“Buying” Success, From Manchester To Limerick

Over the next little while, I’m going to be posting up a few of the articles that I have previously written for the website Lovely Left Foot, which is currently undergoing a hiatus of sorts. They may eventually be hosted on LLF again someday, but for now I felt that they were good enough examples of my writing that they should be up somewhere.

The original publication date for this piece was May 18th 2012.

With Manchester City’s extraordinary capture of the English league title, the issue of finances has taken centre-stage in the daily football debate again. Did Manchester City “buy” the Premier League title? If they did, is that wrong? And if it is wrong, what can be done about it?

I find myself with a somewhat unique perspective on this topic. I am Manchester United fan, so find myself opposed to City, with all their substantial economic excess which has so radically transformed their fortunes, as a matter of course. But, on a nearer basis, I also follow my local Irish club, Limerick FC, recently taken over by a new rich owner, with more support from billionaire JP MacManus, making them one of the richer teams in the League of Ireland (it’s all relative of course – Limerick are nowhere near the same financial level as Manchester City, but within the confines of the League of Ireland their financial stability marks them out and offers a significant advantage over other Irish clubs).

So, with that, I can offer a view that can look at both sides of this argument: I don’t like seeing Manchester City succeed but I want Limerick to. Money is a crucial part of both viewpoints.

For both Manchester City and Limerick, it has been a long time in the wilderness. 44 years without a league title for City, 18 years in the lower tier of Irish football for Limerick. In that respect, the fans of the two clubs might well be excused for thinking that it is simply their turn to spend time in the spotlight, having patiently waited for so long for something to happen that would get them back into prominence. Few fans of either club are going to heed the cat calls of others. When you spend so long without any kind of success worth talking about, you begin to see the arrival of financial acumen with rose-tinted eyes, something that your club deserves after living on scraps. If you are one of the faithful, this is long awaited moment when that loyalty through bad times turns into well-earned basking in good times.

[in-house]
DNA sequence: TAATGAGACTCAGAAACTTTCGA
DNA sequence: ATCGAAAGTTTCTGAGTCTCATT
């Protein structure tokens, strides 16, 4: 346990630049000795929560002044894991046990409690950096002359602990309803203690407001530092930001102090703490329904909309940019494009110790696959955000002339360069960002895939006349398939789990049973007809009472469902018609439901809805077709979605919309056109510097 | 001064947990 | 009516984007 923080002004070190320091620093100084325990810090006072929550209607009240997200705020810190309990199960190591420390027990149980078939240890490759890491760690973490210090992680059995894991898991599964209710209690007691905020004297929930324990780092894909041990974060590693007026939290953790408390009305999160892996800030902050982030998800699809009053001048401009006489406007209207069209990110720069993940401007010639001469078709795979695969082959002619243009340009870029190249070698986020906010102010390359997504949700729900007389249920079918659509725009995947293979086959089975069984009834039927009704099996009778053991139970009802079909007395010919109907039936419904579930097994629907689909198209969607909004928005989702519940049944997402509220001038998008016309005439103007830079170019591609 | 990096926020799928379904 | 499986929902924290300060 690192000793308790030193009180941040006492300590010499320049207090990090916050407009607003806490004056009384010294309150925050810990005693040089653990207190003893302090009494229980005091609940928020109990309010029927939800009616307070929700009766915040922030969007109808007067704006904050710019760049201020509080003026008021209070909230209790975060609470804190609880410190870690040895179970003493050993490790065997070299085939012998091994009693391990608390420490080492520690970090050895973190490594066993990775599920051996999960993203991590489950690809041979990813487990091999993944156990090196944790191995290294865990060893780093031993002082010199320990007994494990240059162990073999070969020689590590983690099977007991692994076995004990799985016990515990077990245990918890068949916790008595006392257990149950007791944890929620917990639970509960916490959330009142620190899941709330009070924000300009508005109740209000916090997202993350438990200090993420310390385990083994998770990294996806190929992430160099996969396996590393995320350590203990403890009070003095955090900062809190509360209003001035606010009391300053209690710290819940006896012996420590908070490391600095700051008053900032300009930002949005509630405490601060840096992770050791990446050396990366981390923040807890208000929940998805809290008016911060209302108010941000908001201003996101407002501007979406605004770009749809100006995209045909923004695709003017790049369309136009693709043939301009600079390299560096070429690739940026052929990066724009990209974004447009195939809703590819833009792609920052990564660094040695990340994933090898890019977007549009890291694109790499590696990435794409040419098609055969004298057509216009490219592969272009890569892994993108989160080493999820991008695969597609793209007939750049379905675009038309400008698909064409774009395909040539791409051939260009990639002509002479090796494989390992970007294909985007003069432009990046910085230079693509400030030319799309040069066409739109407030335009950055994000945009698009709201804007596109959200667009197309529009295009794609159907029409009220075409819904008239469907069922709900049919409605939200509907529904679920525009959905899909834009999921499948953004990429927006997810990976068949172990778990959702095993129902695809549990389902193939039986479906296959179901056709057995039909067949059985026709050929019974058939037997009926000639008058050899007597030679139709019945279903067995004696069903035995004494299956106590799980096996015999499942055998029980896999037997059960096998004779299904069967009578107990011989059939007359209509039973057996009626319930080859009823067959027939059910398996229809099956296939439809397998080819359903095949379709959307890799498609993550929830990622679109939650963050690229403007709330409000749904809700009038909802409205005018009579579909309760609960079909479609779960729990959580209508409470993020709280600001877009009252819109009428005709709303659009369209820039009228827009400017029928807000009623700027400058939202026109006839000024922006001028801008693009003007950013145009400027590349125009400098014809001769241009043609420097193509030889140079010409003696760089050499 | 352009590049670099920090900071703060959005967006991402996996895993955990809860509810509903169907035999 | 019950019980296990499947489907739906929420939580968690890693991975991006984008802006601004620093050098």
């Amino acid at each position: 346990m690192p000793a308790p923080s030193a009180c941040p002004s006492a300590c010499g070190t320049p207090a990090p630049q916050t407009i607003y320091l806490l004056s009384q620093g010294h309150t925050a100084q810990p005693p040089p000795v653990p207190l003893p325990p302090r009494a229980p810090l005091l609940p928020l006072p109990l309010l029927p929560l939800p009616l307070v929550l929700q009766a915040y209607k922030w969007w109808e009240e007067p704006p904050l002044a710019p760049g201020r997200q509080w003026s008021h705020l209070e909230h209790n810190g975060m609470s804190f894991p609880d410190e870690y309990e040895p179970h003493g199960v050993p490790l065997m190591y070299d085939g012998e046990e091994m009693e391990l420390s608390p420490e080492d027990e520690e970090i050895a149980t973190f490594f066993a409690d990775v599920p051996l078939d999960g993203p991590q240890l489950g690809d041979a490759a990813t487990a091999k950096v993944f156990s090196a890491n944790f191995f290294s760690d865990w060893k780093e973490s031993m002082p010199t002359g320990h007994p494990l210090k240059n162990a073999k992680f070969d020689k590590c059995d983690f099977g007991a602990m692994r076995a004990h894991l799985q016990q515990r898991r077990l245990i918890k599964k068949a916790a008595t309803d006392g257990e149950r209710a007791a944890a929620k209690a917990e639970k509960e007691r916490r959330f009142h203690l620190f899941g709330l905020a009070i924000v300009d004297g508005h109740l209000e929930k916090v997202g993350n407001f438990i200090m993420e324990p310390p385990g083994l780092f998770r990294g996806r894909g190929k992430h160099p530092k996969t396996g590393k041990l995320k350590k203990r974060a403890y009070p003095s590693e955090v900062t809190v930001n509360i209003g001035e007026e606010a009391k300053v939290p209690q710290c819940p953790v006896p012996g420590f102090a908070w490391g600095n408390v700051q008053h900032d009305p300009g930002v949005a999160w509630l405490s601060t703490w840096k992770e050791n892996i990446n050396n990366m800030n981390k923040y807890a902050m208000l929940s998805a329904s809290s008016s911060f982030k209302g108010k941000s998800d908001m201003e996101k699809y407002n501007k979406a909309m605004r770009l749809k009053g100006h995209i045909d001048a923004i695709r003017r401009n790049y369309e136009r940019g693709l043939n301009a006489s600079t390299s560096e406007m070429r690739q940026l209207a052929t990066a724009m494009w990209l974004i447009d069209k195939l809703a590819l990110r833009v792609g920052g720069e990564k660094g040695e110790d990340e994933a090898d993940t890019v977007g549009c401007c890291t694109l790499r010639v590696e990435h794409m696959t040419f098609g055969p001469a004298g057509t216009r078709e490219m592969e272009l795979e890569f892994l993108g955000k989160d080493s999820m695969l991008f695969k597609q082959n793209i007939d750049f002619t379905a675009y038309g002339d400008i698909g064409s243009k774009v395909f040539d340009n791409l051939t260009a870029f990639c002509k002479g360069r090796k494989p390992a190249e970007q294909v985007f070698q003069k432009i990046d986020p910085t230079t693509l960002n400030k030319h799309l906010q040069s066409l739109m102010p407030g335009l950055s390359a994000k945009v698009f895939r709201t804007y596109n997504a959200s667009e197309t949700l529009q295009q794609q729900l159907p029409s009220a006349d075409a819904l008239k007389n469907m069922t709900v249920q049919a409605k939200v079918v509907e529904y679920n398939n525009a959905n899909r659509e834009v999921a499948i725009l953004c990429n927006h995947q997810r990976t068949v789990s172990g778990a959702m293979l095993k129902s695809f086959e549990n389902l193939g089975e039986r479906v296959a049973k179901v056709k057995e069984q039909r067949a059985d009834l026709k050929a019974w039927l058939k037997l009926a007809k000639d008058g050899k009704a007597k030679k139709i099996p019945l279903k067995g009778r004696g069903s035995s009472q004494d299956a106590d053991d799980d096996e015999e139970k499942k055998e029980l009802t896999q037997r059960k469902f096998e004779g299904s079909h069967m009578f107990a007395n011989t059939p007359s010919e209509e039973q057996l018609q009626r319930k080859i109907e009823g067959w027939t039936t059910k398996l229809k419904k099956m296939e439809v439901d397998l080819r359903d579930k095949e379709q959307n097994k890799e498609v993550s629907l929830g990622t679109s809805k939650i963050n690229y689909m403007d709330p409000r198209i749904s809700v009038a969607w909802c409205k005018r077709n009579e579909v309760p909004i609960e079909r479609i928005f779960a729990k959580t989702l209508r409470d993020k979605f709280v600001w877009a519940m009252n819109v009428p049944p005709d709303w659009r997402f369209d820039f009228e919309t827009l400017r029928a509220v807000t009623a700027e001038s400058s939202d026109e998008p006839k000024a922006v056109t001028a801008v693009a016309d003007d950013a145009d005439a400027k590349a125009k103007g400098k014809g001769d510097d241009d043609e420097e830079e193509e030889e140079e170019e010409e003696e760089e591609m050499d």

That is all in the eye of the beholder of course but might explain why fans of either club disregard the taunts of others, regardless of how accurate the financial statistics are.

In today’s game, in England, Ireland and many other places, money has become the only way to break into the leading pack in a lasting fashion, the only way for Manchester City to seriously compete with the likes of United, Chelsea, Arsenal, for Limerick to contemplate life among Shamrock Rovers, St Patrick Athletic, Sligo. Things at the top of leagues tend to solidify and stay constant for very long periods of time. Before this season, only four teams had won the Premier League in 19 editions. In Ireland the number is eight, four of those from Dublin. In the 21st century sport, it seems like the injection of cash is the only reliable method to get someone else a permanent seat at that table, one lasting beyond a season or two.

It’s worked for City. The simple fact of the matter is that they would not have won the league under the regime of 2007. It’s starting to work for Limerick, who find themselves favourites for promotion to the League of Ireland Premier Division this season, even if the road to that goal has been strewn with dodgy moments so far. They may not even still exist today if it wasn’t for the takeover of Pat O’Sullivan.

Rich owners, substantial transfer funds and financial stability are the most reliable and consistently proven factors needed to break into the leading groups in leagues today. It leads to success and it ends the threat of extinction, brings better results on the pitch, results in winning more games.

I suppose Man City and Limerick could have tried it the extremely hard way, waiting interminably for the right set of circumstances, the right squad, the right coaching staff, the right manager, the right time to become footballing heavyweights, as Manchester United and Arsenal did, like Spurs arguably have done, but we are fooling ourselves if we think football clubs should have the patience of Job when it comes to the possibility of success. In 1990, few United fans would have turned down billions in transfer funds if promised a league title within five years. Why should we expect Manchester City to be any different?

And over in the south-west of Ireland, should those who struggled to keep semi-professional Limerick FC afloat for so many years have turned down the takeover of the club and accepted the inevitable end? Because taking the money impugns on the sensibilities of the fans of other clubs? Because it would upset the balance?